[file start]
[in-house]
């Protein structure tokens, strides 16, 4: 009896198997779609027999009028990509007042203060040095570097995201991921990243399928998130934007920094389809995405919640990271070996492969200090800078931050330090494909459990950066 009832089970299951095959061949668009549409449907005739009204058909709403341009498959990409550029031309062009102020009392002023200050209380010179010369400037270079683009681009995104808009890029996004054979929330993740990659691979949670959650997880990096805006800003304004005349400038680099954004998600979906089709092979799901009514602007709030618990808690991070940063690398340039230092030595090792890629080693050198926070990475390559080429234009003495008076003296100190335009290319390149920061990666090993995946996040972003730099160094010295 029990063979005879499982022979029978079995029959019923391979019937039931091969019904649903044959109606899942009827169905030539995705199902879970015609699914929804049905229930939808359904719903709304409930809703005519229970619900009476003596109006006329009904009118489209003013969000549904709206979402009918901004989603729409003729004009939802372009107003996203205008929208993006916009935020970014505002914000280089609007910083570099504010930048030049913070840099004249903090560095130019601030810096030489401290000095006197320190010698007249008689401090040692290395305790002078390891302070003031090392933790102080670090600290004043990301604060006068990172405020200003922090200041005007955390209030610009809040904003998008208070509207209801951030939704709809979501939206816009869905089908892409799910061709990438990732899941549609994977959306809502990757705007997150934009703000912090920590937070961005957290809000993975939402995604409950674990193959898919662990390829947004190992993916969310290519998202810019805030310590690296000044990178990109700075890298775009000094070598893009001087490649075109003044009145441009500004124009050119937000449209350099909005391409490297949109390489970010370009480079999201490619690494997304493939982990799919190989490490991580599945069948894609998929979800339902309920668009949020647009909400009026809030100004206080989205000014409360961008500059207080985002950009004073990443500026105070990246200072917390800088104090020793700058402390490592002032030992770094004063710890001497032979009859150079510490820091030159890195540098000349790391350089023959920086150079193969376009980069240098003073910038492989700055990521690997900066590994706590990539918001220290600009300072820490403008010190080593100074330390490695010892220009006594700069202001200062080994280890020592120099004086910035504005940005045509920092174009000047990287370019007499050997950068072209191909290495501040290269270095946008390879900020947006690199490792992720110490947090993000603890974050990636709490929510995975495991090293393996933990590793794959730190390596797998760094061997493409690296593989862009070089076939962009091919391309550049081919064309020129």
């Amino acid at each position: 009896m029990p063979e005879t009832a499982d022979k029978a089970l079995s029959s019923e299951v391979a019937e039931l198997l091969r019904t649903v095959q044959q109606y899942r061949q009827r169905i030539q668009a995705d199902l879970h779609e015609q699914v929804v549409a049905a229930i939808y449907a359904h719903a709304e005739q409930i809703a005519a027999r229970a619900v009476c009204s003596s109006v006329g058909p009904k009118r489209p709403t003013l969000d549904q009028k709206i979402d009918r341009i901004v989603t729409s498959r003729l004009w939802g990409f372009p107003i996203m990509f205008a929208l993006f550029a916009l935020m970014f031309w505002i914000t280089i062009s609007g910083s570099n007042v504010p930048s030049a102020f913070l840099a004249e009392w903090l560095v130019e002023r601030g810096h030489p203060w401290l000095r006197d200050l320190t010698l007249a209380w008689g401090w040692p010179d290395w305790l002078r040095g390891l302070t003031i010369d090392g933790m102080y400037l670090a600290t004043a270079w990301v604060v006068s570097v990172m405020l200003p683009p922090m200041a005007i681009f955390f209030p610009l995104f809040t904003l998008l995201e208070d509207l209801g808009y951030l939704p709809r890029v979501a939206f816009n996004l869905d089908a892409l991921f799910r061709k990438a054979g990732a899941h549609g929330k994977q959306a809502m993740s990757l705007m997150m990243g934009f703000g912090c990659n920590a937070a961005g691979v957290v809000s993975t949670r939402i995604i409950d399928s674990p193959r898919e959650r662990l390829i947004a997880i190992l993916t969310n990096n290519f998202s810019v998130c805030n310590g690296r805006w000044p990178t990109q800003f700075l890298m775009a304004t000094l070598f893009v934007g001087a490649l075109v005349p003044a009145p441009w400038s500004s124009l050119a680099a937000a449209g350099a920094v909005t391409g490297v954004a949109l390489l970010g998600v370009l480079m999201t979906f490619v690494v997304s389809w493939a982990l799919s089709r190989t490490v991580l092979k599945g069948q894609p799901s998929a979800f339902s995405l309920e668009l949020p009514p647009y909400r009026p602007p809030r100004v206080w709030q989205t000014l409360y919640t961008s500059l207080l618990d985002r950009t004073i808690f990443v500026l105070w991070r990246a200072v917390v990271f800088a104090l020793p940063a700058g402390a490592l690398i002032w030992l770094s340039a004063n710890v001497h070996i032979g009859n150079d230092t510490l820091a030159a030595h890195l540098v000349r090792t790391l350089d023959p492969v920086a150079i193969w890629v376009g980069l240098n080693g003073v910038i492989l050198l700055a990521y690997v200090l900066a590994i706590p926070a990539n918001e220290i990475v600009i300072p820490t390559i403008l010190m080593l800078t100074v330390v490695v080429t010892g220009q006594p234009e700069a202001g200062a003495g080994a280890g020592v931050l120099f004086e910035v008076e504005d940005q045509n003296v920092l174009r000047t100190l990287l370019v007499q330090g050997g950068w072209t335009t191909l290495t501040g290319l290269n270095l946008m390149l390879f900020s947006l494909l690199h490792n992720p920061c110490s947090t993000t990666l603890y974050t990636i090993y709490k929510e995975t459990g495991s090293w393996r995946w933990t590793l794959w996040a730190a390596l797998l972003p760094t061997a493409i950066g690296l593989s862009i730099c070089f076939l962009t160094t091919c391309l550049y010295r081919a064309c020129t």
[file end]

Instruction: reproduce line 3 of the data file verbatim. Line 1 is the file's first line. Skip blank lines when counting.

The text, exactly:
């Amino acid at each position: 009896m029990p063979e005879t009832a499982d022979k029978a089970l079995s029959s019923e299951v391979a019937e039931l198997l091969r019904t649903v095959q044959q109606y899942r061949q009827r169905i030539q668009a995705d199902l879970h779609e015609q699914v929804v549409a049905a229930i939808y449907a359904h719903a709304e005739q409930i809703a005519a027999r229970a619900v009476c009204s003596s109006v006329g058909p009904k009118r489209p709403t003013l969000d549904q009028k709206i979402d009918r341009i901004v989603t729409s498959r003729l004009w939802g990409f372009p107003i996203m990509f205008a929208l993006f550029a916009l935020m970014f031309w505002i914000t280089i062009s609007g910083s570099n007042v504010p930048s030049a102020f913070l840099a004249e009392w903090l560095v130019e002023r601030g810096h030489p203060w401290l000095r006197d200050l320190t010698l007249a209380w008689g401090w040692p010179d290395w305790l002078r040095g390891l302070t003031i010369d090392g933790m102080y400037l670090a600290t004043a270079w990301v604060v006068s570097v990172m405020l200003p683009p922090m200041a005007i681009f955390f209030p610009l995104f809040t904003l998008l995201e208070d509207l209801g808009y951030l939704p709809r890029v979501a939206f816009n996004l869905d089908a892409l991921f799910r061709k990438a054979g990732a899941h549609g929330k994977q959306a809502m993740s990757l705007m997150m990243g934009f703000g912090c990659n920590a937070a961005g691979v957290v809000s993975t949670r939402i995604i409950d399928s674990p193959r898919e959650r662990l390829i947004a997880i190992l993916t969310n990096n290519f998202s810019v998130c805030n310590g690296r805006w000044p990178t990109q800003f700075l890298m775009a304004t000094l070598f893009v934007g001087a490649l075109v005349p003044a009145p441009w400038s500004s124009l050119a680099a937000a449209g350099a920094v909005t391409g490297v954004a949109l390489l970010g998600v370009l480079m999201t979906f490619v690494v997304s389809w493939a982990l799919s089709r190989t490490v991580l092979k599945g069948q894609p799901s998929a979800f339902s995405l309920e668009l949020p009514p647009y909400r009026p602007p809030r100004v206080w709030q989205t000014l409360y919640t961008s500059l207080l618990d985002r950009t004073i808690f990443v500026l105070w991070r990246a200072v917390v990271f800088a104090l020793p940063a700058g402390a490592l690398i002032w030992l770094s340039a004063n710890v001497h070996i032979g009859n150079d230092t510490l820091a030159a030595h890195l540098v000349r090792t790391l350089d023959p492969v920086a150079i193969w890629v376009g980069l240098n080693g003073v910038i492989l050198l700055a990521y690997v200090l900066a590994i706590p926070a990539n918001e220290i990475v600009i300072p820490t390559i403008l010190m080593l800078t100074v330390v490695v080429t010892g220009q006594p234009e700069a202001g200062a003495g080994a280890g020592v931050l120099f004086e910035v008076e504005d940005q045509n003296v920092l174009r000047t100190l990287l370019v007499q330090g050997g950068w072209t335009t191909l290495t501040g290319l290269n270095l946008m390149l390879f900020s947006l494909l690199h490792n992720p920061c110490s947090t993000t990666l603890y974050t990636i090993y709490k929510e995975t459990g495991s090293w393996r995946w933990t590793l794959w996040a730190a390596l797998l972003p760094t061997a493409i950066g690296l593989s862009i730099c070089f076939l962009t160094t091919c391309l550049y010295r081919a064309c020129t």